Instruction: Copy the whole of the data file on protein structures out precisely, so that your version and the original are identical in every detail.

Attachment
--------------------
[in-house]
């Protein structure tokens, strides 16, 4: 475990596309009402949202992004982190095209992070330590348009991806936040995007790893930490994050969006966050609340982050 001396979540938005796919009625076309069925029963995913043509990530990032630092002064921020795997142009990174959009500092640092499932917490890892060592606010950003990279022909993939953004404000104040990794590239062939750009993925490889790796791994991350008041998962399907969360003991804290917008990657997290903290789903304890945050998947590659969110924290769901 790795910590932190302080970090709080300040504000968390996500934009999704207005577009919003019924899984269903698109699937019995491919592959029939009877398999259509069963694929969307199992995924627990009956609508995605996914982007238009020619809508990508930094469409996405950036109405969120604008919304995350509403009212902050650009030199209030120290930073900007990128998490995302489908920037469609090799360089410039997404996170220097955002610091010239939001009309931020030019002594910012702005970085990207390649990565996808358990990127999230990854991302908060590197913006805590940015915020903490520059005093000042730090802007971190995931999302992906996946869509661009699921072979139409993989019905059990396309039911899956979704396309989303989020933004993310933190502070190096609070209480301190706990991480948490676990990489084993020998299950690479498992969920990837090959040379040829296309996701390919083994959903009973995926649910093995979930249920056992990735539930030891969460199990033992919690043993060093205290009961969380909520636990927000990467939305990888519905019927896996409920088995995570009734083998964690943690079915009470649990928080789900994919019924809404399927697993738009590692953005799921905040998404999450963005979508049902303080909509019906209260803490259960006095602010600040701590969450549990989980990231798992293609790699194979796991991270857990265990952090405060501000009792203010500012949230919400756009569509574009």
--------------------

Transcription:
[in-house]
């Protein structure tokens, strides 16, 4: 475990596309009402949202992004982190095209992070330590348009991806936040995007790893930490994050969006966050609340982050 001396979540938005796919009625076309069925029963995913043509990530990032630092002064921020795997142009990174959009500092640092499932917490890892060592606010950003990279022909993939953004404000104040990794590239062939750009993925490889790796791994991350008041998962399907969360003991804290917008990657997290903290789903304890945050998947590659969110924290769901 790795910590932190302080970090709080300040504000968390996500934009999704207005577009919003019924899984269903698109699937019995491919592959029939009877398999259509069963694929969307199992995924627990009956609508995605996914982007238009020619809508990508930094469409996405950036109405969120604008919304995350509403009212902050650009030199209030120290930073900007990128998490995302489908920037469609090799360089410039997404996170220097955002610091010239939001009309931020030019002594910012702005970085990207390649990565996808358990990127999230990854991302908060590197913006805590940015915020903490520059005093000042730090802007971190995931999302992906996946869509661009699921072979139409993989019905059990396309039911899956979704396309989303989020933004993310933190502070190096609070209480301190706990991480948490676990990489084993020998299950690479498992969920990837090959040379040829296309996701390919083994959903009973995926649910093995979930249920056992990735539930030891969460199990033992919690043993060093205290009961969380909520636990927000990467939305990888519905019927896996409920088995995570009734083998964690943690079915009470649990928080789900994919019924809404399927697993738009590692953005799921905040998404999450963005979508049902303080909509019906209260803490259960006095602010600040701590969450549990989980990231798992293609790699194979796991991270857990265990952090405060501000009792203010500012949230919400756009569509574009």